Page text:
Aim 1: To establish an international working group (coalition) of individuals from cardiac surgery societies and representatives from industry, cardiology, and government to evaluate and endorse the development of cardiac care in low- to middle-income countries.

It is proposed that the international coalition will have 2 representatives from each of the major cardiac surgery societies (The Society of Thoracic Surgeons, American Association for Thoracic Surgery, European Association for Cardio-Thoracic Surgery, The Asian Society for Cardiovascular and Thoracic Surgery), and ideally 2 additional committed members. There will be at least 1 representative from industry and at least 1 appointee to represent cardiology/the World Heart Federation. The responsibilities of the Coalition will include establishing criteria for centres for clinical care and training as well as selecting and endorsing the centres. The Coalition will derive metrics of quality and performance for the endorsed centres of training and clinical care and will encourage standardisation of care to the extent possible.

The Coalition will advocate mutually agreed policies and prescriptions to relevant governmental bodies. In addition, the Coalition will engage industry and private sources of philanthropy for financial assistance with large-scale initiatives.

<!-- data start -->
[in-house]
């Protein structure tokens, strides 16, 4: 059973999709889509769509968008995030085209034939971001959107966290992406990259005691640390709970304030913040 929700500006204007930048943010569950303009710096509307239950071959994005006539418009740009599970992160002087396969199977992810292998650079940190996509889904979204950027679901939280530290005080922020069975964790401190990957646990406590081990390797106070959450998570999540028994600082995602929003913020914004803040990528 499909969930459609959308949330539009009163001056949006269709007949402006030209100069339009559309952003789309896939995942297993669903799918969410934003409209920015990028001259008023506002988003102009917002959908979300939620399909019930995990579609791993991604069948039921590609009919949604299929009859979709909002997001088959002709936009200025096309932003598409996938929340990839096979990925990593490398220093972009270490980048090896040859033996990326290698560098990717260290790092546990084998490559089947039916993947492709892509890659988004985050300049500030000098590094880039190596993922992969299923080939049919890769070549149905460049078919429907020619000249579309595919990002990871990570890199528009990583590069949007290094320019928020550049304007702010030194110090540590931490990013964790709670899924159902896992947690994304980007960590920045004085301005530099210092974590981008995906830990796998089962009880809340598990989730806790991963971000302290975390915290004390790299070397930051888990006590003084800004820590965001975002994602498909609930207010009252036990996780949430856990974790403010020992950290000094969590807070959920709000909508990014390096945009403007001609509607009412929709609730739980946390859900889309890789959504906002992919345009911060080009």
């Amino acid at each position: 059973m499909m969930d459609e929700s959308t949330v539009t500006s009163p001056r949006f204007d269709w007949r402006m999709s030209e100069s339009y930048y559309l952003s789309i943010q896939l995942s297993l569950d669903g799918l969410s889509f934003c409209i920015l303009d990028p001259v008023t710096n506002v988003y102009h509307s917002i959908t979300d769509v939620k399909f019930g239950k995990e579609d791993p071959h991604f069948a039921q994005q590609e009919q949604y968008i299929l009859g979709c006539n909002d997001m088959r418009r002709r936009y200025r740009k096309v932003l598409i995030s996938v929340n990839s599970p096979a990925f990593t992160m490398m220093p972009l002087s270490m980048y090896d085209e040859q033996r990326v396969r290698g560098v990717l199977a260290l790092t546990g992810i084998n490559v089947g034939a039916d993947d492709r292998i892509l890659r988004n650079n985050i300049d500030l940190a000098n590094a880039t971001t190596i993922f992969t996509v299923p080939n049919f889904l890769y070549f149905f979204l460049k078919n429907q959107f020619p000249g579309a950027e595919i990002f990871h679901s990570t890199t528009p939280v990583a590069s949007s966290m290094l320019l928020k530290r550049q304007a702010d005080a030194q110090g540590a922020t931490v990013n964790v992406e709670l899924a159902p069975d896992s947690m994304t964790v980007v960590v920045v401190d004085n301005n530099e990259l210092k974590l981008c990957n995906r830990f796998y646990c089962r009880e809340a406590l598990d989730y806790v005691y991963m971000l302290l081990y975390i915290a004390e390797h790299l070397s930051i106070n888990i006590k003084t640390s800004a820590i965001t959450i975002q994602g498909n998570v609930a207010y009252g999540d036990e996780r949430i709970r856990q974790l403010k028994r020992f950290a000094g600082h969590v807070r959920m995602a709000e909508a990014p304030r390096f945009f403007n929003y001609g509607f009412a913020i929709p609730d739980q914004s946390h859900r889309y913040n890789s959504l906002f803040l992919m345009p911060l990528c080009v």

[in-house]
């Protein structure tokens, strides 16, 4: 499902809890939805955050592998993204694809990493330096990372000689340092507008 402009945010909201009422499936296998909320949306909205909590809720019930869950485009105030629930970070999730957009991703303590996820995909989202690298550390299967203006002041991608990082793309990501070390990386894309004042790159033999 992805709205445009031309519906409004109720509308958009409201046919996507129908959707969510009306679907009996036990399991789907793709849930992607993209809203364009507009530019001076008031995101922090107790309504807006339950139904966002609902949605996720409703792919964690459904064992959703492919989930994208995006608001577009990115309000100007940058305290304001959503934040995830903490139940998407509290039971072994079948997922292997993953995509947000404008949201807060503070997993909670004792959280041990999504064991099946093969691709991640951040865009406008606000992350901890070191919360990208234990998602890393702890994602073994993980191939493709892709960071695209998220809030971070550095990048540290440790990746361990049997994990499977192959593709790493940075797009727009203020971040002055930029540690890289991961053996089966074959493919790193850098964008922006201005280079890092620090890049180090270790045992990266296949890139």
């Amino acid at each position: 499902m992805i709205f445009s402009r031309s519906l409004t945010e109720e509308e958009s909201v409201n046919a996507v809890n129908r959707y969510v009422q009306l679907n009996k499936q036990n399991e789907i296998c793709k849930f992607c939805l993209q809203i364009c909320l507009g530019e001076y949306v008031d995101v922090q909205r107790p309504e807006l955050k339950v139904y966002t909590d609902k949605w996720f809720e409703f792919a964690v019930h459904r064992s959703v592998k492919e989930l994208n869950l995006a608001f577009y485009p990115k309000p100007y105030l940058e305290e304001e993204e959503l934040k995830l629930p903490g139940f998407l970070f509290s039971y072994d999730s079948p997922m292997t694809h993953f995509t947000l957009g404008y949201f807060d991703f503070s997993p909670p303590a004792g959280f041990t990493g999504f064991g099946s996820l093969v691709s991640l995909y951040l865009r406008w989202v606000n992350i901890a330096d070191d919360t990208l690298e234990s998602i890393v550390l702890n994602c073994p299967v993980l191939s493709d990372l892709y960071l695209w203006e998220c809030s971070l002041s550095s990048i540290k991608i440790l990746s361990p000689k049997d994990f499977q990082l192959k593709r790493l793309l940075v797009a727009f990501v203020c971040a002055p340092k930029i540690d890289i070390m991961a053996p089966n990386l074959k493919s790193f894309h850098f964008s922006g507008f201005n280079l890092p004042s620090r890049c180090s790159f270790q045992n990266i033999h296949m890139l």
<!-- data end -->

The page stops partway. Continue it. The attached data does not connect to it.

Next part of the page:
Aim 2: To advocate for the training of cardiac surgeons and other key specialised caregivers at identified and endorsed centres in low- to middle-income countries.

The case has been made above for critical providers obtaining training in settings and conditions and dealing with the cardiac pathologies that they will be encountering in their practice in their countries of origin.

It is preferred that centres endorsed by this Coalition be based on an alliance of four stakeholders: a programme initiator (e.g. a government, a university, or a non-government organisation), an audited training centre in a low- to middle-income country, a committed partner institution in a high-income country, and a consortium of industry that would sign on as benefactors to the specific programme. Because regional centres in low- to middle-income countries typically operate within a resource-scarce environment, resulting in lower case numbers than needed for the training of outside residents, a facilitated capacity increase to help achieve higher case numbers would benefit all participants.